Sr Mary Francis Bard, an African-American member of the Sisters of the Holy Family, will make final vows on Tuesday, August 15, in New Orleans, the historic Black Catholic order has announced.
The profession Mass, scheduled for 11am CT at the sisters’ motherhouse, is the culmination of more than a decade of formation for Bard, a Kentucky native who has served at the motherhouse since her return from a sabbatical near her hometown in 2022.
“I welcome the fact that I am giving myself totally to the Lord,” she told BCM.
“To the greater service of our Lord Jesus Christ and the Catholic Church, as a sister of the Holy Family and as a daughter of Venerable Henriette DeLille.”
Born in the South Midland region, Bard entered the Louisiana-based Sisters of the Holy Family in 2012, professing first vows three years later. She is one of the few African-American Catholic women in formation for religious life, and is thought to be the only living member from her home state in a historically Black religious community.
The Holy Family Sisters were founded by Venerable Henriette DeLille in 1842 as the second-oldest order of Black nuns in the United States, dedicated to the education and housing of orphans and enslaved children in New Orleans.ﾠ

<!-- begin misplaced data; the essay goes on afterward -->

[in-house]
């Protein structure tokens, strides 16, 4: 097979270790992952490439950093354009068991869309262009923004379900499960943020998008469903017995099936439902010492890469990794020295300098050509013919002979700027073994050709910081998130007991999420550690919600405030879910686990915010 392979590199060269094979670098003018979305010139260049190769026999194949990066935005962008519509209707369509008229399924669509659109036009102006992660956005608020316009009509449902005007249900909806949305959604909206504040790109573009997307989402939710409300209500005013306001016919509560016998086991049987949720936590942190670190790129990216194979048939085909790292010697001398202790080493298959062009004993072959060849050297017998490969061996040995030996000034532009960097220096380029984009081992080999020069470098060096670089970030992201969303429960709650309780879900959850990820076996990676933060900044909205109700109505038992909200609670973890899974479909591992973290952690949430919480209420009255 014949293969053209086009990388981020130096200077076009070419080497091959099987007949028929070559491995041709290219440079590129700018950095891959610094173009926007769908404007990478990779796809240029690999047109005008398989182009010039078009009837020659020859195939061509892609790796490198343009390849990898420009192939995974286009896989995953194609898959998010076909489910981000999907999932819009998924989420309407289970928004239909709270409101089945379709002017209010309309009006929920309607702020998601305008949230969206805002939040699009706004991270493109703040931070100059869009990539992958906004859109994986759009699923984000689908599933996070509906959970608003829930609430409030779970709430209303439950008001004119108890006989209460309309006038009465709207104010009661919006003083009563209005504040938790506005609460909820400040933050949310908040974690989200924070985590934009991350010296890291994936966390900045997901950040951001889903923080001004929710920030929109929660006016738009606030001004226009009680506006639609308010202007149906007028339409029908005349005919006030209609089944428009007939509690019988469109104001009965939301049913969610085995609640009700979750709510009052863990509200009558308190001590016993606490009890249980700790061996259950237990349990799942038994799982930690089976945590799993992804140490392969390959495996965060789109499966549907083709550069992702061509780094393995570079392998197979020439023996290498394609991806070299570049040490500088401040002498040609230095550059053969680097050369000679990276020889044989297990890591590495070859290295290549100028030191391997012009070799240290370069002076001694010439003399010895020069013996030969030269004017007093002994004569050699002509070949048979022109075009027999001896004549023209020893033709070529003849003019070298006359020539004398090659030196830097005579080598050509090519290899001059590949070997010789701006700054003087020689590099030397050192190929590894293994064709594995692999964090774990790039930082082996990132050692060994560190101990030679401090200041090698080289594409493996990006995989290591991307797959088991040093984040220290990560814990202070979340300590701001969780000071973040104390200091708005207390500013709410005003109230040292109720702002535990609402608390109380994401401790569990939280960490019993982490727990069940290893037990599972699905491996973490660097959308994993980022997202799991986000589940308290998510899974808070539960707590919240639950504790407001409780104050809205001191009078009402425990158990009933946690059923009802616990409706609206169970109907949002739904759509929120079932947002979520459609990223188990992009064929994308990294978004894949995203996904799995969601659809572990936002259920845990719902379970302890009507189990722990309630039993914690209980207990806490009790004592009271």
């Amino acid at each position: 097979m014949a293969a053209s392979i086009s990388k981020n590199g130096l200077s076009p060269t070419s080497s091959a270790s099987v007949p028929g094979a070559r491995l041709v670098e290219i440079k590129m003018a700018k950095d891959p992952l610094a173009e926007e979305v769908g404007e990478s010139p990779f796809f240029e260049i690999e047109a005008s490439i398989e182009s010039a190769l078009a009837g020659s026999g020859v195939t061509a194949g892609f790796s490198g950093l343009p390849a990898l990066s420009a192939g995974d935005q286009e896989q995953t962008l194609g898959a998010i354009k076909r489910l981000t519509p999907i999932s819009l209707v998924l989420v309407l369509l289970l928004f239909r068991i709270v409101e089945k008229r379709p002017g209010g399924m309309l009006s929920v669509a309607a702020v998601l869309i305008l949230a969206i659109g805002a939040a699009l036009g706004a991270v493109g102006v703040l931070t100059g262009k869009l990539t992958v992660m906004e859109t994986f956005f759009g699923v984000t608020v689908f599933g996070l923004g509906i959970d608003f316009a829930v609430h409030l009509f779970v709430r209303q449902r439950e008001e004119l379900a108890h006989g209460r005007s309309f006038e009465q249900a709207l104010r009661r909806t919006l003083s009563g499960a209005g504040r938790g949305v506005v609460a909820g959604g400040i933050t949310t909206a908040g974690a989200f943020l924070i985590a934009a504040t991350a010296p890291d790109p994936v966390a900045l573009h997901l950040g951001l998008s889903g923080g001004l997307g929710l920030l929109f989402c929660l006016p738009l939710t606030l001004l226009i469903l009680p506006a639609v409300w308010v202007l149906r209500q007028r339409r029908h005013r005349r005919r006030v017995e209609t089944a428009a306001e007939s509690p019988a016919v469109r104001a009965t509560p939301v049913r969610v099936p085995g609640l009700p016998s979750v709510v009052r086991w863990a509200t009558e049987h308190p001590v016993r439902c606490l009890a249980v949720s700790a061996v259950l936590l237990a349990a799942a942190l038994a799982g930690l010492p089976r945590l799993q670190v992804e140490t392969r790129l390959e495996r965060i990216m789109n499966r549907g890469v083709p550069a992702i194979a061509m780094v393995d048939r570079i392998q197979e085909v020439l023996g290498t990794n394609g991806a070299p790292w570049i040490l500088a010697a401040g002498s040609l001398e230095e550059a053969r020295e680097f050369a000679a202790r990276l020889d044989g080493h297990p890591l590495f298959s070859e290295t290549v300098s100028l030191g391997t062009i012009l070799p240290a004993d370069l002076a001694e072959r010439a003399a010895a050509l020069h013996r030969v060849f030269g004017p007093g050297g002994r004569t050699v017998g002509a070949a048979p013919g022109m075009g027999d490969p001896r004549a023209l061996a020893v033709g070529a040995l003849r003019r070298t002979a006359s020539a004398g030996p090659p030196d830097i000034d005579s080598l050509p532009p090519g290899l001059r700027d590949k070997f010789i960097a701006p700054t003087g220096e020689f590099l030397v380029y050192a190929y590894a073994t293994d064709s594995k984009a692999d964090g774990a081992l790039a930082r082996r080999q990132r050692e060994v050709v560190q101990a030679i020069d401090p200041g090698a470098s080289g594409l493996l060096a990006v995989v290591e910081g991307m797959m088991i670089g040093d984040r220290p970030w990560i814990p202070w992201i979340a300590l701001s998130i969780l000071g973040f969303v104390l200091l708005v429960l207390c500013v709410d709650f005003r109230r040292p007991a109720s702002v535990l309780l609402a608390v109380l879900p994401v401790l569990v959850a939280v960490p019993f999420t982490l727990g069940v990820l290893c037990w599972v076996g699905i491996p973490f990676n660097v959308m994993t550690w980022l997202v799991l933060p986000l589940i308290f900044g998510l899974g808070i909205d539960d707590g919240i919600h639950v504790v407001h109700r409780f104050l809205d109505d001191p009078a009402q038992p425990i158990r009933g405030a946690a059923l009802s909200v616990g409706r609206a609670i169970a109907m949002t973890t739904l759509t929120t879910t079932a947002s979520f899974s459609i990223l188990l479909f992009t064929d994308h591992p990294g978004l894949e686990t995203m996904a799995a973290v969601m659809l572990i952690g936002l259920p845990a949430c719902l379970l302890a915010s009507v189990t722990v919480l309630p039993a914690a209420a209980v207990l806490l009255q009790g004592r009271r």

The sisters later expanded their work into Black communities around the country and overseas, though they still maintain a significant footprint in their founding city, where they operate their flagship K-12 school St. Mary’s Academy, as well as the Lafon Nursing Facility, one of the oldest nursing homes in the United States.
Like other legacy Black orders in the U.S., the Holy Family Sisters have shifted in recent decades to the Caribbean and Africa to attract new vocations, but Bard is one of a small number of Americans to have joined since the turn of the millennium.
Recent data from the Center for Applied Research in the Apostolate at Georgetown University, published in 2021, estimated that only 4% of men and women who entered religious life in America since 2005 were Black or African, with 82% having been born overseas.
Acutely aware of the challenge and recently a featured speaker in an event for the National Day of Prayer for Black Vocations, Bard has maintained her own advocacy for her order’s recruitment efforts.
“I continue to pray and invite young women to become Sisters of the Holy Family to continue the ministry of the sisters and the church, witnessing God's transformational love by bringing hope and healing to all,” Bard said.
“It’s just like the words in the song we will be singing on August 15: ‘We’ve come this far by faith, leaning on the Lord’,” she added.
“Those words are so true about my amazing sisters.”
Nate Tinner-Williams is co-founder and editor of Black Catholic Messenger.